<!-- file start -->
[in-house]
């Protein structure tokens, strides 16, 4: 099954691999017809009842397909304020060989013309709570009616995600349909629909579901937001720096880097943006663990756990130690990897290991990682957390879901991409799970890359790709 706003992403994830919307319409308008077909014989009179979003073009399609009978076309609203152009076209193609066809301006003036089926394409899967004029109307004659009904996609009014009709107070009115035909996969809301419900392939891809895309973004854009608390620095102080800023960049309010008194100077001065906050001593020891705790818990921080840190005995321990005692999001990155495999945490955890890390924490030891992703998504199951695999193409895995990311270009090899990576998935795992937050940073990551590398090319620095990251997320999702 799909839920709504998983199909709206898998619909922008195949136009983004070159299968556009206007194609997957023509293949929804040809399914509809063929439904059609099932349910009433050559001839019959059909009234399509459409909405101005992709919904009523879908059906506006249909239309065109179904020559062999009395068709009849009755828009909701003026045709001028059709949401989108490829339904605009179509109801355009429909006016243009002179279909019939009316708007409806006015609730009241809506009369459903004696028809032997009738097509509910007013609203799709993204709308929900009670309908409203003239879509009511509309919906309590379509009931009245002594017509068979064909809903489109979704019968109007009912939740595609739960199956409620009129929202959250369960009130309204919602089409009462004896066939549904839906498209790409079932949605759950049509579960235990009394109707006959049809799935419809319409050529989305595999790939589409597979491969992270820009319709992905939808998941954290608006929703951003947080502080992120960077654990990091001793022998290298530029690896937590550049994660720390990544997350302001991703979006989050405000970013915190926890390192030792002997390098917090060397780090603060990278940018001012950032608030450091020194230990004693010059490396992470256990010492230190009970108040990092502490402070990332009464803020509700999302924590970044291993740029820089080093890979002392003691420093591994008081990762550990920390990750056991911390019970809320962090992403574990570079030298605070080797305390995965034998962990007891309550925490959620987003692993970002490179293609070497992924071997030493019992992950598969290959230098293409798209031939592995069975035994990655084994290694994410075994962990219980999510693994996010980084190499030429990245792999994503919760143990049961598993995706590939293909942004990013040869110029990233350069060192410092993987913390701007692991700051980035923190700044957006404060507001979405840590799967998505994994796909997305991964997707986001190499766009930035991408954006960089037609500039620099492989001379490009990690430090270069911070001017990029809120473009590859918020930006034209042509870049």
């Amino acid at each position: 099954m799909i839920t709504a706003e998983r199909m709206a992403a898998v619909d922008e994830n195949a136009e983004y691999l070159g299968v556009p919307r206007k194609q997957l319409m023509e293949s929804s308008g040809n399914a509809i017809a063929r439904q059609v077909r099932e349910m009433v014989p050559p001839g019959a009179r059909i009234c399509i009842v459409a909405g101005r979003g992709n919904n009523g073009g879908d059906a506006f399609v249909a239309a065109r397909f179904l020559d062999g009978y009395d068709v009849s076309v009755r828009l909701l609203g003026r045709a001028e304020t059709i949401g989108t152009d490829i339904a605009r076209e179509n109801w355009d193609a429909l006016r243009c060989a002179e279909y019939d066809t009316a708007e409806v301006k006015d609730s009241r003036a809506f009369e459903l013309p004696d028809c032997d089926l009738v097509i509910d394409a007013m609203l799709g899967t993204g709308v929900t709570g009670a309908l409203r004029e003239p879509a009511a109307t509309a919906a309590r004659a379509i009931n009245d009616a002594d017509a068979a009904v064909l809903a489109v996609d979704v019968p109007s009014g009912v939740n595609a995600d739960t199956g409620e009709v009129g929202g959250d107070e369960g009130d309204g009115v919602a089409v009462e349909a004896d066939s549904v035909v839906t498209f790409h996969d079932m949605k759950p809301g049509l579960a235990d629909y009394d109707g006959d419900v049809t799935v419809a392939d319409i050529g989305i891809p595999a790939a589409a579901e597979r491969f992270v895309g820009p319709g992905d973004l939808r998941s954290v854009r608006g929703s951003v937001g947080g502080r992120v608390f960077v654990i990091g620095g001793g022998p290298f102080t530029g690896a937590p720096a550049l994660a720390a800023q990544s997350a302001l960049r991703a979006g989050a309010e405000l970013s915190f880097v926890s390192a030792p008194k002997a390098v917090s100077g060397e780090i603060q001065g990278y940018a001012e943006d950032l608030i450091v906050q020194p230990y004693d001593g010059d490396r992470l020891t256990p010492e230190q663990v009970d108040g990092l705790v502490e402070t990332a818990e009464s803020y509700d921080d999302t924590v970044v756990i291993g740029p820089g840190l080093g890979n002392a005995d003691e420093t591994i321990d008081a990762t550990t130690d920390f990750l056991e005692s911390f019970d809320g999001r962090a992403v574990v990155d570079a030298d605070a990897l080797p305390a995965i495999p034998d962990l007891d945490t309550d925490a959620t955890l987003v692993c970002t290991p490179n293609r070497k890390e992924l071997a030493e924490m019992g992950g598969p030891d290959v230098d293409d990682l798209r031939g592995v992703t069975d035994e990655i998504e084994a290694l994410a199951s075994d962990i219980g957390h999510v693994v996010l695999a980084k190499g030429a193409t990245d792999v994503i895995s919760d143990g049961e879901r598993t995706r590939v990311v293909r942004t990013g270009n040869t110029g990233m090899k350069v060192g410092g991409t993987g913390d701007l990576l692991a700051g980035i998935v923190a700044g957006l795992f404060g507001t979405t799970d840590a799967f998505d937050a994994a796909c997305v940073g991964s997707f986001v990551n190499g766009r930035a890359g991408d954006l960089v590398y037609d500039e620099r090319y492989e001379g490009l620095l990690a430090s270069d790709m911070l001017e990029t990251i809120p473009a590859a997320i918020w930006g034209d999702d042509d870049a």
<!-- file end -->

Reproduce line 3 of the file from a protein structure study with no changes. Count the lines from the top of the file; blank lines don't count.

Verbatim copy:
């Amino acid at each position: 099954m799909i839920t709504a706003e998983r199909m709206a992403a898998v619909d922008e994830n195949a136009e983004y691999l070159g299968v556009p919307r206007k194609q997957l319409m023509e293949s929804s308008g040809n399914a509809i017809a063929r439904q059609v077909r099932e349910m009433v014989p050559p001839g019959a009179r059909i009234c399509i009842v459409a909405g101005r979003g992709n919904n009523g073009g879908d059906a506006f399609v249909a239309a065109r397909f179904l020559d062999g009978y009395d068709v009849s076309v009755r828009l909701l609203g003026r045709a001028e304020t059709i949401g989108t152009d490829i339904a605009r076209e179509n109801w355009d193609a429909l006016r243009c060989a002179e279909y019939d066809t009316a708007e409806v301006k006015d609730s009241r003036a809506f009369e459903l013309p004696d028809c032997d089926l009738v097509i509910d394409a007013m609203l799709g899967t993204g709308v929900t709570g009670a309908l409203r004029e003239p879509a009511a109307t509309a919906a309590r004659a379509i009931n009245d009616a002594d017509a068979a009904v064909l809903a489109v996609d979704v019968p109007s009014g009912v939740n595609a995600d739960t199956g409620e009709v009129g929202g959250d107070e369960g009130d309204g009115v919602a089409v009462e349909a004896d066939s549904v035909v839906t498209f790409h996969d079932m949605k759950p809301g049509l579960a235990d629909y009394d109707g006959d419900v049809t799935v419809a392939d319409i050529g989305i891809p595999a790939a589409a579901e597979r491969f992270v895309g820009p319709g992905d973004l939808r998941s954290v854009r608006g929703s951003v937001g947080g502080r992120v608390f960077v654990i990091g620095g001793g022998p290298f102080t530029g690896a937590p720096a550049l994660a720390a800023q990544s997350a302001l960049r991703a979006g989050a309010e405000l970013s915190f880097v926890s390192a030792p008194k002997a390098v917090s100077g060397e780090i603060q001065g990278y940018a001012e943006d950032l608030i450091v906050q020194p230990y004693d001593g010059d490396r992470l020891t256990p010492e230190q663990v009970d108040g990092l705790v502490e402070t990332a818990e009464s803020y509700d921080d999302t924590v970044v756990i291993g740029p820089g840190l080093g890979n002392a005995d003691e420093t591994i321990d008081a990762t550990t130690d920390f990750l056991e005692s911390f019970d809320g999001r962090a992403v574990v990155d570079a030298d605070a990897l080797p305390a995965i495999p034998d962990l007891d945490t309550d925490a959620t955890l987003v692993c970002t290991p490179n293609r070497k890390e992924l071997a030493e924490m019992g992950g598969p030891d290959v230098d293409d990682l798209r031939g592995v992703t069975d035994e990655i998504e084994a290694l994410a199951s075994d962990i219980g957390h999510v693994v996010l695999a980084k190499g030429a193409t990245d792999v994503i895995s919760d143990g049961e879901r598993t995706r590939v990311v293909r942004t990013g270009n040869t110029g990233m090899k350069v060192g410092g991409t993987g913390d701007l990576l692991a700051g980035i998935v923190a700044g957006l795992f404060g507001t979405t799970d840590a799967f998505d937050a994994a796909c997305v940073g991964s997707f986001v990551n190499g766009r930035a890359g991408d954006l960089v590398y037609d500039e620099r090319y492989e001379g490009l620095l990690a430090s270069d790709m911070l001017e990029t990251i809120p473009a590859a997320i918020w930006g034209d999702d042509d870049a």